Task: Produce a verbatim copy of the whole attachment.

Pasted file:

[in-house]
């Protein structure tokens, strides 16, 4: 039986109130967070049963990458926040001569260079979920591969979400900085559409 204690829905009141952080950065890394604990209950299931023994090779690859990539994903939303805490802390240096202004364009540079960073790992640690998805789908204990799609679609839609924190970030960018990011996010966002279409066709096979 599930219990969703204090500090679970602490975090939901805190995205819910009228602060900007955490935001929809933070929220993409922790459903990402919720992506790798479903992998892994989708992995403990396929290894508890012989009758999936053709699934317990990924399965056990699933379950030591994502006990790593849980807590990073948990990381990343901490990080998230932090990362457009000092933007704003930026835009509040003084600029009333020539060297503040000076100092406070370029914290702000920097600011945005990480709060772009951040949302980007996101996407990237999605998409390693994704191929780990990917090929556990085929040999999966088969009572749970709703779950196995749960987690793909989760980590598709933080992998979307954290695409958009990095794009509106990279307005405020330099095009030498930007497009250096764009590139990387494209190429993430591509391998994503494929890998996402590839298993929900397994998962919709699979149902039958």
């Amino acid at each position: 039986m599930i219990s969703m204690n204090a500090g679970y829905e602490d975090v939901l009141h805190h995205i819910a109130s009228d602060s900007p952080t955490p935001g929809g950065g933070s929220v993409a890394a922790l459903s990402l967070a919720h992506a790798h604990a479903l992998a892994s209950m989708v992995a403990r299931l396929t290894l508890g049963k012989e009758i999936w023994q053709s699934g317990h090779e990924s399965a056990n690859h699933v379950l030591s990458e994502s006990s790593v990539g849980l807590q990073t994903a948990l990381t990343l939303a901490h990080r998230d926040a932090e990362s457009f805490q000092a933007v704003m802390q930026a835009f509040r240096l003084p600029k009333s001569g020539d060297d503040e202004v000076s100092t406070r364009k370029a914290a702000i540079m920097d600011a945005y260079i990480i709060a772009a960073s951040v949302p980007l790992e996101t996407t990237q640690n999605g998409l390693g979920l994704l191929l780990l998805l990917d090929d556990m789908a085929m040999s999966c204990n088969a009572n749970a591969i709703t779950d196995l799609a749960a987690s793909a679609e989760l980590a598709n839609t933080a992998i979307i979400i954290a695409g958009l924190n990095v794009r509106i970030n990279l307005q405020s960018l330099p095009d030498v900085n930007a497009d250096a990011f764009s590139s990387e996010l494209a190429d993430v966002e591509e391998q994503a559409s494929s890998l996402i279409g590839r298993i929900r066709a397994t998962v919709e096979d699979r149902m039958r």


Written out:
[in-house]
């Protein structure tokens, strides 16, 4: 039986109130967070049963990458926040001569260079979920591969979400900085559409 204690829905009141952080950065890394604990209950299931023994090779690859990539994903939303805490802390240096202004364009540079960073790992640690998805789908204990799609679609839609924190970030960018990011996010966002279409066709096979 599930219990969703204090500090679970602490975090939901805190995205819910009228602060900007955490935001929809933070929220993409922790459903990402919720992506790798479903992998892994989708992995403990396929290894508890012989009758999936053709699934317990990924399965056990699933379950030591994502006990790593849980807590990073948990990381990343901490990080998230932090990362457009000092933007704003930026835009509040003084600029009333020539060297503040000076100092406070370029914290702000920097600011945005990480709060772009951040949302980007996101996407990237999605998409390693994704191929780990990917090929556990085929040999999966088969009572749970709703779950196995749960987690793909989760980590598709933080992998979307954290695409958009990095794009509106990279307005405020330099095009030498930007497009250096764009590139990387494209190429993430591509391998994503494929890998996402590839298993929900397994998962919709699979149902039958």
């Amino acid at each position: 039986m599930i219990s969703m204690n204090a500090g679970y829905e602490d975090v939901l009141h805190h995205i819910a109130s009228d602060s900007p952080t955490p935001g929809g950065g933070s929220v993409a890394a922790l459903s990402l967070a919720h992506a790798h604990a479903l992998a892994s209950m989708v992995a403990r299931l396929t290894l508890g049963k012989e009758i999936w023994q053709s699934g317990h090779e990924s399965a056990n690859h699933v379950l030591s990458e994502s006990s790593v990539g849980l807590q990073t994903a948990l990381t990343l939303a901490h990080r998230d926040a932090e990362s457009f805490q000092a933007v704003m802390q930026a835009f509040r240096l003084p600029k009333s001569g020539d060297d503040e202004v000076s100092t406070r364009k370029a914290a702000i540079m920097d600011a945005y260079i990480i709060a772009a960073s951040v949302p980007l790992e996101t996407t990237q640690n999605g998409l390693g979920l994704l191929l780990l998805l990917d090929d556990m789908a085929m040999s999966c204990n088969a009572n749970a591969i709703t779950d196995l799609a749960a987690s793909a679609e989760l980590a598709n839609t933080a992998i979307i979400i954290a695409g958009l924190n990095v794009r509106i970030n990279l307005q405020s960018l330099p095009d030498v900085n930007a497009d250096a990011f764009s590139s990387e996010l494209a190429d993430v966002e591509e391998q994503a559409s494929s890998l996402i279409g590839r298993i929900r066709a397994t998962v919709e096979d699979r149902m039958r």